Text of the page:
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Increase in nutrient availability promotes success of invasive plants through increasing growth and decreasing anti-herbivory defenses

19 Oct 2021-bioRxiv (Cold Spring Harbor Laboratory)-

AbstractInvasive plant species often exhibit greater growth and lower anti-herbivory defense than native plant species. However, it remains unclear how nutrient enrichment of invaded habitats may interact with competition from resident native plants to affect growth and defense of invasive plants. In a greenhouse experiment, we grew five congeneric pairs of invasive and native plant species under two levels of nutrient availability (low vs. high) that were fully crossed with simulated herbivory (clipping vs. no-clipping) and competition (alone vs. competition). Invasive plants produced more gibberellic acid, and grew larger than native species. Nutrient enrichment caused a greater increase in total biomass of invasive plants than of native plants, especially in the absence of competition or without simulated herbivory treatment. Nutrient enrichment decreased leaf flavonoid contents of invasive plants under both simulated herbivory conditions, but increased flavonoid of native plants under simulated herbivory condition. Nutrient enrichment only decreased tannins production of invasive species under competition. For native species, it enhanced their tannins production under competition, but decreased the chemicals when growing alone. The results indicate that the higher biomass production and lower flavonoids production in response to nutrient addition may lead to competitive advantage of invasive species than native species.

Topics: Competition (biology) (56%), Native plant (56%), Introduced species (55%), Invasive species (51%)

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1
Increase in nutrient availability promotes success of invasive plants through increasing 1
growth and decreasing anti-herbivory defenses 2
Liping Shan
1
, Ayub M.O. Oduor
1,2
, Wei Huang
3,4
, Yanjie Liu
1*
3
1
Key Laboratory of Wetland Ecology and Environment, Northeast Institute of Geography and 4
Agroecology, Chinese Academy of Sciences, Changchun, 130102, P.R. China 5
2
Department of Applied Biology, Technical University of Kenya, P. O. Box 52428
00200, 6
Nairobi, Kenya 7
3
CAS Key Laboratory of Aquatic Botany and Watershed Ecology, Wuhan Botanical Garden, 8
Chinese Academy of Sciences, Wuhan, Hubei, China 9
4
Center of Conservation Biology, Core Botanical Gardens, Chinese Academy of Sciences, 10
Wuhan, Hubei, China 11
12
*
Corresponding author: Yanjie Liu, liuyanjie@iga.ac.cn, +86-431-82536096. 13
14
Total word count for the main body: 4426 words 15
Word count for introduction: 732 words 16
Word count for materials and methods: 1389 words 17
Word count for results: 558 words 18
Word count for discussion: 1556 words 19
Word count for conclusion: 86 words 20
Number of figures: 3 21
Number of tables: 1 22
Supporting information: 4 (2 tables and 2 figures) 23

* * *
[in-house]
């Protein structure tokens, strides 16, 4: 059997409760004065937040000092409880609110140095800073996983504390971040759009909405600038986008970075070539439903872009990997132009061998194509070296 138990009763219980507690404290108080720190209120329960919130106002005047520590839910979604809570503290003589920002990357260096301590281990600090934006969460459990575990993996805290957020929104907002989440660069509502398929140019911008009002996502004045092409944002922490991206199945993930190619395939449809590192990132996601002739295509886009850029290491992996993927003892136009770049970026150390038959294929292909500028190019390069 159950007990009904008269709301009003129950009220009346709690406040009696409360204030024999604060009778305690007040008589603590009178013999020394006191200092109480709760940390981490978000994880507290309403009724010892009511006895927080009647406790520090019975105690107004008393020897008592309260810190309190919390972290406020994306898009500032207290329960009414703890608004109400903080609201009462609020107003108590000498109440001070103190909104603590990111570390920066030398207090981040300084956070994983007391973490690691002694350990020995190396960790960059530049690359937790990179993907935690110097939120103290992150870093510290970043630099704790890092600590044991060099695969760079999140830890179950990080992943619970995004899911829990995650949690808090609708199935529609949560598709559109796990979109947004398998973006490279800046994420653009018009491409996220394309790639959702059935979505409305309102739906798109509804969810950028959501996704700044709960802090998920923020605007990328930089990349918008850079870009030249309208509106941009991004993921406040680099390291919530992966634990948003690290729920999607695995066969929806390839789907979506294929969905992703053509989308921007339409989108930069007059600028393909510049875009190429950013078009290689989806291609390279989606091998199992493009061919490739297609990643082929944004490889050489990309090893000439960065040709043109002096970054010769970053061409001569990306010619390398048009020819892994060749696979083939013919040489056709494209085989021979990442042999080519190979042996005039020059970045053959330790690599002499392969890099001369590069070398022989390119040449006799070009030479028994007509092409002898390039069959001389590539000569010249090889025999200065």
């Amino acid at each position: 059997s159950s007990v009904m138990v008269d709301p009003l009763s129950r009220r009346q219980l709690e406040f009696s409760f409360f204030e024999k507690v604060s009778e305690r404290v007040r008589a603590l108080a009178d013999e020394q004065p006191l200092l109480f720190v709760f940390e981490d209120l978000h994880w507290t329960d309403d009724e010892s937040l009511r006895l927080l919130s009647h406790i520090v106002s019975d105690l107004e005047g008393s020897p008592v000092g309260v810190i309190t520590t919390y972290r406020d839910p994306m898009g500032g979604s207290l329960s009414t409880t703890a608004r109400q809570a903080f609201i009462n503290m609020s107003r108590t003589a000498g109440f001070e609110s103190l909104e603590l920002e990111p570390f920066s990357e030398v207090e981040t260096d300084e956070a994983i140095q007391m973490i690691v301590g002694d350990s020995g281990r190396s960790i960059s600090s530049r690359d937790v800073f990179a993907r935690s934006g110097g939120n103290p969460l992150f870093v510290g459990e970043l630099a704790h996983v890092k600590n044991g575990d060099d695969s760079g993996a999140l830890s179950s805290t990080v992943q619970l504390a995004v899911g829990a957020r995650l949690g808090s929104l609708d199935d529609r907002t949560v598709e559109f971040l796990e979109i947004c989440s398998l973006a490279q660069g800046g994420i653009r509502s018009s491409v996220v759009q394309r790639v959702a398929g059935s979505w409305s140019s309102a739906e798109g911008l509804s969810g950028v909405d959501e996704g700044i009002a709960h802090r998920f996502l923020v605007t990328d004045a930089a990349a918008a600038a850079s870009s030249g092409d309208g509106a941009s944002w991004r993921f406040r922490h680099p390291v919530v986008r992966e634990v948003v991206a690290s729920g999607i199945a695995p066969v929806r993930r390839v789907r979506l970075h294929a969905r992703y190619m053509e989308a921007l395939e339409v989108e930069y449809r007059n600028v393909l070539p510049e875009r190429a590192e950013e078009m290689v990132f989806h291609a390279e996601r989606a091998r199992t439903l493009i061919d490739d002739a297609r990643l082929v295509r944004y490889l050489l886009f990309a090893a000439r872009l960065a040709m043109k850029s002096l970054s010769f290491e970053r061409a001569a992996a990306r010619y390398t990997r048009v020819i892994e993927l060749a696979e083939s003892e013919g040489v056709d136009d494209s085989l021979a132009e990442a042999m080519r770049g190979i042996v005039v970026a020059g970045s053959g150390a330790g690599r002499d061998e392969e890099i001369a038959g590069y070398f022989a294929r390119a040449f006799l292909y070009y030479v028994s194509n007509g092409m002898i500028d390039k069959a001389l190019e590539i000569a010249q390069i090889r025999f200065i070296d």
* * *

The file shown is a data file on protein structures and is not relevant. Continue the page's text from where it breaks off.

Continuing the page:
24
.CC-BY-NC 4.0 International licenseavailable under a
(which was not certified by peer review) is the author/funder, who has granted bioRxiv a license to display the preprint in perpetuity. It is made
The copyright holder for this preprintthis version posted October 19, 2021. ; https://doi.org/10.1101/2021.10.18.464765doi: bioRxiv preprint

2
Summary: 25
Invasive plant species often exhibit greater growth and lower anti-herbivory defense than 26
native plant species. However, it remains unclear how nutrient enrichment of invaded habitats 27
may interact with competition from resident native plants to affect growth and defense of 28
invasive plants. 29
In a greenhouse experiment, we grew five congeneric pairs of invasive and native plant 30
species under two levels of nutrient availability (low vs. high) that were fully crossed with 31
simulated herbivory (clipping vs. no-clipping) and competition (alone vs. competition). 32
Invasive plants produced more gibberellic acid, and grew larger than native species. Nutrient 33
enrichment caused a greater increase in total biomass of invasive plants than of native plants, 34
especially in the absence of competition or without simulated herbivory treatment. Nutrient 35
enrichment decreased leaf flavonoid contents of invasive plants under both simulated 36
herbivory conditions, but increased flavonoid of native plants under simulated herbivory 37
condition. Nutrient enrichment only decreased tannins production of invasive species under 38
competition. For native species, it enhanced their tannins production under competition, but 39
decreased the chemicals when growing alone. 40
The results indicate that the higher biomass production and lower flavonoids production in 41
response to nutrient addition may lead to competitive advantage of invasive species than 42
native species. 43
44
Key words: competition, exotic, interactions, nutrient, phytohormone, secondary metabolites 45
46
.CC-BY-NC 4.0 International licenseavailable under a
(which was not certified by peer review) is the author/funder, who has granted bioRxiv a license to display the preprint in perpetuity. It is made
The copyright holder for this preprintthis version posted October 19, 2021. ; https://doi.org/10.1101/2021.10.18.464765doi: bioRxiv preprint

3
1. Introduction 47
Understanding the physiological and ecological processes underlying invasion success of 48
alien plant species is an important topic in ecology (Jia et al., 2016; Reilly et al., 2020). 49
Invasive plants commonly experience herbivory in their native ranges (Keane & Crawley, 50
2002; Wolfe, 2002), but because plant defense against herbivory incurs significant 51
physiological and ecological costs (Cipollini et al., 2014), plants often have to trade off 52
defense against growth and reproduction (Herms & Mattson, 1992). Therefore, theory 53
predicts that alien plants that become successful invaders are those that have escaped from 54
their own herbivores and re-allocated limited resources into greater growth and reproduction 55
at the expense of defense (Keane & Crawley, 2002). In support it, several studies have 56
reported that invasive plants interact with fewer herbivore species, and thus exhibit less 57
defense and greater growth in the exotic range than in the native range (Colautti et al., 2004; 58
Oduor et al., 2011; Meijer et al., 2016; Zhang et al., 2018). Therefore, alien plant species that 59
become successful invaders may trade-off high growth and reproductive output with low 60
investments in anti-herbivory defenses. 61